With a new president behind the wheel and about 25 percent of the $250 million voter-approved Measure L Bond from 2004 remaining, the Delta College Board of Trustees voted to put the brakes on any future Measure L projects.
The decision to initiate a limited suspension of new Measure L Bond construction projects, voted on at a July 19 board meeting, was made so the college can make the best plan for using the remaining estimated $60 million of the bond.
"The limited suspension will allow Delta College to ensure that taxpayers obtain the most bang for the buck with the remaining Measure L funds," Delta College Superintendent/President Jeff Marsee said in a press release. "As the college evaluates how to effectively allocate the remaining funds, we are exploring opportunities for additional state matching funds to supplement planned projects. It's a win-win for Delta College and the taxpayer."
The $250 million bond was given to Delta to upgrade its infrastructure and renovate or build new facilities. Over the last three years, the bond has funded several projects, including building Delta's Mountain House campus in Tracy, the Lawrence and Alma DeRicco Student Services Building, the Lee Belarmino Sr. District Data Center, renovations to physical education, recreation and athletic facilities including the football, baseball, softball and track and field venues, and Irving Goleman Library renovations.
The $69 million Math and Science Center, which includes $22 million of state funding, is currently under construction and scheduled to be completed in 2012.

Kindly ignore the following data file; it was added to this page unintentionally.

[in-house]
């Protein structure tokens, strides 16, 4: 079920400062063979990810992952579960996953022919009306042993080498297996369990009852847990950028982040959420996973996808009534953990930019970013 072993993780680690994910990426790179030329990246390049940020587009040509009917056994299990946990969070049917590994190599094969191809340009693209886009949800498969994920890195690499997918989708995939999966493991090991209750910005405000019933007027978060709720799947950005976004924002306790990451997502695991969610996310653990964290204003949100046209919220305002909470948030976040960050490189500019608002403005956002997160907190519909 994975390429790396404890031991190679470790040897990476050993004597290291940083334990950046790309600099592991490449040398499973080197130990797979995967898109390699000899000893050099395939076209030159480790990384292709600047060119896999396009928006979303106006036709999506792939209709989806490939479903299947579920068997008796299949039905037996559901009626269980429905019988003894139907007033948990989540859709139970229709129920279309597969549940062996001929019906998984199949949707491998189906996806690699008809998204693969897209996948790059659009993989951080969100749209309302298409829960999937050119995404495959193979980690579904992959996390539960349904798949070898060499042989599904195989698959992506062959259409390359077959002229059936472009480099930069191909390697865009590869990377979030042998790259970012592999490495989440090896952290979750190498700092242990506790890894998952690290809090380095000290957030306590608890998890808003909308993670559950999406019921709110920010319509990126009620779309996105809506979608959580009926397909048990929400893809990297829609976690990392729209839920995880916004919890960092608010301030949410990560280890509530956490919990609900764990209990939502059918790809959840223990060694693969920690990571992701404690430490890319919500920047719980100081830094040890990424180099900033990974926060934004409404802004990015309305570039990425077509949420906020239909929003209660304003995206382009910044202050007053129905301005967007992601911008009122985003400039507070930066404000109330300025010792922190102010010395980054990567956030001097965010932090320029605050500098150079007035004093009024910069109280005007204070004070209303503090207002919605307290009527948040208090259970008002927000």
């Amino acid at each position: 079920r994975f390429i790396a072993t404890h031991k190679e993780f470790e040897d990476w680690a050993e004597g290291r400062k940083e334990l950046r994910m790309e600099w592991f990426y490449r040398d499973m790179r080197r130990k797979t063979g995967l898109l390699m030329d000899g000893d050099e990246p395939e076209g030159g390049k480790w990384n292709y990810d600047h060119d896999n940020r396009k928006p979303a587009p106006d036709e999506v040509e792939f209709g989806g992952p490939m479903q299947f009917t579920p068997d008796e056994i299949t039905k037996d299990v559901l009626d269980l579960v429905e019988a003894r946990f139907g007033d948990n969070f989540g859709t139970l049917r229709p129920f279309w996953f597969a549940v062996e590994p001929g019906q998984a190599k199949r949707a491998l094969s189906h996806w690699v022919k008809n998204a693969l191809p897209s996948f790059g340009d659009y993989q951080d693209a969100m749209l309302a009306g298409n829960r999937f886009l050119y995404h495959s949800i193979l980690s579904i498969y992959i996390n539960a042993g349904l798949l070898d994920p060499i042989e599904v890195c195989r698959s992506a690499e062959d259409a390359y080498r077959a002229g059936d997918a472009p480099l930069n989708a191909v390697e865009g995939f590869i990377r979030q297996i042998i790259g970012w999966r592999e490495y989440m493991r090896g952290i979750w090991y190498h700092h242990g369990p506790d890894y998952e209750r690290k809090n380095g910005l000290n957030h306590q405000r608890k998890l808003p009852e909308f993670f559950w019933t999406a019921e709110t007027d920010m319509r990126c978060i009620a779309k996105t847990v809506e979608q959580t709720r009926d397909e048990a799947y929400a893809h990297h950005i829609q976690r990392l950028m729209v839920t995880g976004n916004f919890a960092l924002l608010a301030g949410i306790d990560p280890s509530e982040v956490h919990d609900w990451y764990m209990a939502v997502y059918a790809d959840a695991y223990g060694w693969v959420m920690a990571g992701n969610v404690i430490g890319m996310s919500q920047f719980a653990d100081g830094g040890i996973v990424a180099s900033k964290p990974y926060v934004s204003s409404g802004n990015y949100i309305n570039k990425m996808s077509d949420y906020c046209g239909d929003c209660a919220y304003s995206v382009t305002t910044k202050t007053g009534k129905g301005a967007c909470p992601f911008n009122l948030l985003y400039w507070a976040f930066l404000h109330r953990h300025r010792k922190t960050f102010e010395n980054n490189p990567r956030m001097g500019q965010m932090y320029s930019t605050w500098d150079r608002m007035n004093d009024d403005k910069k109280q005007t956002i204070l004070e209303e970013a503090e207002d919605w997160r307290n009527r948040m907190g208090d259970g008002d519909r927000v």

"This suspension will not end any planned Measure L projects or affect current construction," Marsee said. "However, the temporary hold will allow the college to step back and assess new approaches to obtain the maximum return with the remaining Measure L funds."
In 2008, a San Joaquin Country Grand Jury report accussed the board of mismanaging Measure L Bond funds and wasting millions of dollars. Since then, six of the seven trustees have retired, resigned or been replaced in elections.
Taj Khan, the Delta trustee who represents Lodi, said he voted in favor of putting the brakes on Measure L spending. He believes the school needs to look at a lot of factors, including its newly reconstructed educational plan, which projects the state of California will match funds for and what impacts the budget crisis could have on certain programs before moving forward.
"I think it was an excellent idea because we have a new chief executive and he needs to look at everything and figure out if we are spending this money wisely and if we should do these projects we have planned or look at new ones," Khan said. "I think a lot of things are happening simultaneously and we need to slow things down and look at it more carefully."
The limited suspension will now allow the college to revisit plans like whether or not to go forward with a $13.3 million Shima building renovation to Delta Caterpillar Technician Program and what to do about establishing a presence in Lodi.
"The board and Dr. Marsee are all in agreement that we have to do something in Lodi and provide a center or small campus," Khan said. "We just need to look at when and how."
Khan said Delta College is in a transitional period right now and that puts a lot of things up in the air. The ongoing budget crisis and not knowing how many students the state will allow Delta to accommodate will affect what kinds of programs the school will offer along with how much growth there can be.
"We are all committed to doing something in Lodi; what shape and what form are issues that need to be addressed," Khan said. "Whether we want to build a new building, buy one, lease something or work a deal out with Lodi Unified School District, there are a lot of different options that we need to investigate."
Contact reporter Joelle Milholm at firstname.lastname@example.org.